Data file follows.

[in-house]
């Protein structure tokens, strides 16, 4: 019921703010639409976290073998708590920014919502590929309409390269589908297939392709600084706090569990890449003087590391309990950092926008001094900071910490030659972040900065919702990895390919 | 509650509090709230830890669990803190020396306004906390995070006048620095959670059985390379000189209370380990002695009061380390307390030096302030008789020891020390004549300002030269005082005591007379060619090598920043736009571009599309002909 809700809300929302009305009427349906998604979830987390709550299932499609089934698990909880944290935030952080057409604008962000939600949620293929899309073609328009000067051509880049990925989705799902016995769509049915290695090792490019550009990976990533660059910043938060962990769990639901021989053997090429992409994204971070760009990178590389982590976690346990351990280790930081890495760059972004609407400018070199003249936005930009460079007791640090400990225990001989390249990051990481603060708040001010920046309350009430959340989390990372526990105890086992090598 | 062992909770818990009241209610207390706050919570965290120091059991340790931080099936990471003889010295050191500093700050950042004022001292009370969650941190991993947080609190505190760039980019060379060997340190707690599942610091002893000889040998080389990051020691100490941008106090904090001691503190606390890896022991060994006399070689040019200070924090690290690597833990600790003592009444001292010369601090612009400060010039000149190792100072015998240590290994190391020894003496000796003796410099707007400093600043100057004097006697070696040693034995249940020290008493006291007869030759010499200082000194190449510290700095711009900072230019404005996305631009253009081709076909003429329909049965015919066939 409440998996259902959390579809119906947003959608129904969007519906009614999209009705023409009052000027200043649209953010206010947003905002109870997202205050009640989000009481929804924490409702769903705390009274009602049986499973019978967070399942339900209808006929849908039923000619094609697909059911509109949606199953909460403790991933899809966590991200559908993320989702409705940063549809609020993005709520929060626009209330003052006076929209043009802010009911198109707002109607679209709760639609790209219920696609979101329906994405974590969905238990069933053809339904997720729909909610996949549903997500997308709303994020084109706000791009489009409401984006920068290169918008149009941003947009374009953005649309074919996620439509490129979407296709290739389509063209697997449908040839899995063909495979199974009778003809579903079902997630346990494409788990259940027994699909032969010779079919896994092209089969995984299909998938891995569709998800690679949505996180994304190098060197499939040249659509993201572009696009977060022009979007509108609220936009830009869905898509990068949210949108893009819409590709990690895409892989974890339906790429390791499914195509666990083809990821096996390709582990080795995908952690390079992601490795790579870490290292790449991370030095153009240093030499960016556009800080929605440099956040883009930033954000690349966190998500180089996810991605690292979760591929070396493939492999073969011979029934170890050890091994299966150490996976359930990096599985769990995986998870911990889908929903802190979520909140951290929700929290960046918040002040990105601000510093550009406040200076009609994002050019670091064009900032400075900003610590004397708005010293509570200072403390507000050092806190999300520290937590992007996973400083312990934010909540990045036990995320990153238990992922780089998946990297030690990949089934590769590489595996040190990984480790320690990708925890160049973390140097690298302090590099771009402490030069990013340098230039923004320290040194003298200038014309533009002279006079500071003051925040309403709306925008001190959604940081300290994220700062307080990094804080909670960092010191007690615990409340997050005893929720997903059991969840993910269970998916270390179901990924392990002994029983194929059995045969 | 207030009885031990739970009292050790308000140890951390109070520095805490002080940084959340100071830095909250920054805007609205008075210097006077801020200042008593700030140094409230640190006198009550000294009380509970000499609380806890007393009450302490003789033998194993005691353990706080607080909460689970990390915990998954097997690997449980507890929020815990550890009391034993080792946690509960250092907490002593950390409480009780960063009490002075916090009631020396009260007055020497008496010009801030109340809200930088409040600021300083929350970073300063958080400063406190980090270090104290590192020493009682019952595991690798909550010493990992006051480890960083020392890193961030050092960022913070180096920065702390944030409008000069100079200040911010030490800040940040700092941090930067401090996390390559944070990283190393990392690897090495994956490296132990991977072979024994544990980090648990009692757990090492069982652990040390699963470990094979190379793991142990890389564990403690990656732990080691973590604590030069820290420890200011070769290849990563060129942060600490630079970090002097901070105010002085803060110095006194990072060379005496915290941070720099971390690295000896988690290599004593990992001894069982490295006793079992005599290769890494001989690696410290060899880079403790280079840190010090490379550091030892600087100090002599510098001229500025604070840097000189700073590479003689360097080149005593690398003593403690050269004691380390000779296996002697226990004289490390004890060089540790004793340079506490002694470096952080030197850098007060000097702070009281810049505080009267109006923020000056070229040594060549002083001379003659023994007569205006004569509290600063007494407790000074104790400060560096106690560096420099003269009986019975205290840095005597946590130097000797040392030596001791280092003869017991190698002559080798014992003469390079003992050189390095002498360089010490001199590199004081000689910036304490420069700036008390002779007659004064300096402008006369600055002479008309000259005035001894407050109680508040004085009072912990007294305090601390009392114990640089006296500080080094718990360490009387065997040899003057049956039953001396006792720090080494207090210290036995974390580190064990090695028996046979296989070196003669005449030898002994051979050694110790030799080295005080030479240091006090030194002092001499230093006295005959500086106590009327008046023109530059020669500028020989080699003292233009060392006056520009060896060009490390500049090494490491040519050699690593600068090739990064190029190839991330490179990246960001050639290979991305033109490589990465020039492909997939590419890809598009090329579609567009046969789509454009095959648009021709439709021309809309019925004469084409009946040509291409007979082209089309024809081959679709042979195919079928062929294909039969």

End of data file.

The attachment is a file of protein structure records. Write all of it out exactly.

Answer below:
[in-house]
């Protein structure tokens, strides 16, 4: 019921703010639409976290073998708590920014919502590929309409390269589908297939392709600084706090569990890449003087590391309990950092926008001094900071910490030659972040900065919702990895390919 | 509650509090709230830890669990803190020396306004906390995070006048620095959670059985390379000189209370380990002695009061380390307390030096302030008789020891020390004549300002030269005082005591007379060619090598920043736009571009599309002909 809700809300929302009305009427349906998604979830987390709550299932499609089934698990909880944290935030952080057409604008962000939600949620293929899309073609328009000067051509880049990925989705799902016995769509049915290695090792490019550009990976990533660059910043938060962990769990639901021989053997090429992409994204971070760009990178590389982590976690346990351990280790930081890495760059972004609407400018070199003249936005930009460079007791640090400990225990001989390249990051990481603060708040001010920046309350009430959340989390990372526990105890086992090598 | 062992909770818990009241209610207390706050919570965290120091059991340790931080099936990471003889010295050191500093700050950042004022001292009370969650941190991993947080609190505190760039980019060379060997340190707690599942610091002893000889040998080389990051020691100490941008106090904090001691503190606390890896022991060994006399070689040019200070924090690290690597833990600790003592009444001292010369601090612009400060010039000149190792100072015998240590290994190391020894003496000796003796410099707007400093600043100057004097006697070696040693034995249940020290008493006291007869030759010499200082000194190449510290700095711009900072230019404005996305631009253009081709076909003429329909049965015919066939 409440998996259902959390579809119906947003959608129904969007519906009614999209009705023409009052000027200043649209953010206010947003905002109870997202205050009640989000009481929804924490409702769903705390009274009602049986499973019978967070399942339900209808006929849908039923000619094609697909059911509109949606199953909460403790991933899809966590991200559908993320989702409705940063549809609020993005709520929060626009209330003052006076929209043009802010009911198109707002109607679209709760639609790209219920696609979101329906994405974590969905238990069933053809339904997720729909909610996949549903997500997308709303994020084109706000791009489009409401984006920068290169918008149009941003947009374009953005649309074919996620439509490129979407296709290739389509063209697997449908040839899995063909495979199974009778003809579903079902997630346990494409788990259940027994699909032969010779079919896994092209089969995984299909998938891995569709998800690679949505996180994304190098060197499939040249659509993201572009696009977060022009979007509108609220936009830009869905898509990068949210949108893009819409590709990690895409892989974890339906790429390791499914195509666990083809990821096996390709582990080795995908952690390079992601490795790579870490290292790449991370030095153009240093030499960016556009800080929605440099956040883009930033954000690349966190998500180089996810991605690292979760591929070396493939492999073969011979029934170890050890091994299966150490996976359930990096599985769990995986998870911990889908929903802190979520909140951290929700929290960046918040002040990105601000510093550009406040200076009609994002050019670091064009900032400075900003610590004397708005010293509570200072403390507000050092806190999300520290937590992007996973400083312990934010909540990045036990995320990153238990992922780089998946990297030690990949089934590769590489595996040190990984480790320690990708925890160049973390140097690298302090590099771009402490030069990013340098230039923004320290040194003298200038014309533009002279006079500071003051925040309403709306925008001190959604940081300290994220700062307080990094804080909670960092010191007690615990409340997050005893929720997903059991969840993910269970998916270390179901990924392990002994029983194929059995045969 | 207030009885031990739970009292050790308000140890951390109070520095805490002080940084959340100071830095909250920054805007609205008075210097006077801020200042008593700030140094409230640190006198009550000294009380509970000499609380806890007393009450302490003789033998194993005691353990706080607080909460689970990390915990998954097997690997449980507890929020815990550890009391034993080792946690509960250092907490002593950390409480009780960063009490002075916090009631020396009260007055020497008496010009801030109340809200930088409040600021300083929350970073300063958080400063406190980090270090104290590192020493009682019952595991690798909550010493990992006051480890960083020392890193961030050092960022913070180096920065702390944030409008000069100079200040911010030490800040940040700092941090930067401090996390390559944070990283190393990392690897090495994956490296132990991977072979024994544990980090648990009692757990090492069982652990040390699963470990094979190379793991142990890389564990403690990656732990080691973590604590030069820290420890200011070769290849990563060129942060600490630079970090002097901070105010002085803060110095006194990072060379005496915290941070720099971390690295000896988690290599004593990992001894069982490295006793079992005599290769890494001989690696410290060899880079403790280079840190010090490379550091030892600087100090002599510098001229500025604070840097000189700073590479003689360097080149005593690398003593403690050269004691380390000779296996002697226990004289490390004890060089540790004793340079506490002694470096952080030197850098007060000097702070009281810049505080009267109006923020000056070229040594060549002083001379003659023994007569205006004569509290600063007494407790000074104790400060560096106690560096420099003269009986019975205290840095005597946590130097000797040392030596001791280092003869017991190698002559080798014992003469390079003992050189390095002498360089010490001199590199004081000689910036304490420069700036008390002779007659004064300096402008006369600055002479008309000259005035001894407050109680508040004085009072912990007294305090601390009392114990640089006296500080080094718990360490009387065997040899003057049956039953001396006792720090080494207090210290036995974390580190064990090695028996046979296989070196003669005449030898002994051979050694110790030799080295005080030479240091006090030194002092001499230093006295005959500086106590009327008046023109530059020669500028020989080699003292233009060392006056520009060896060009490390500049090494490491040519050699690593600068090739990064190029190839991330490179990246960001050639290979991305033109490589990465020039492909997939590419890809598009090329579609567009046969789509454009095959648009021709439709021309809309019925004469084409009946040509291409007979082209089309024809081959679709042979195919079928062929294909039969």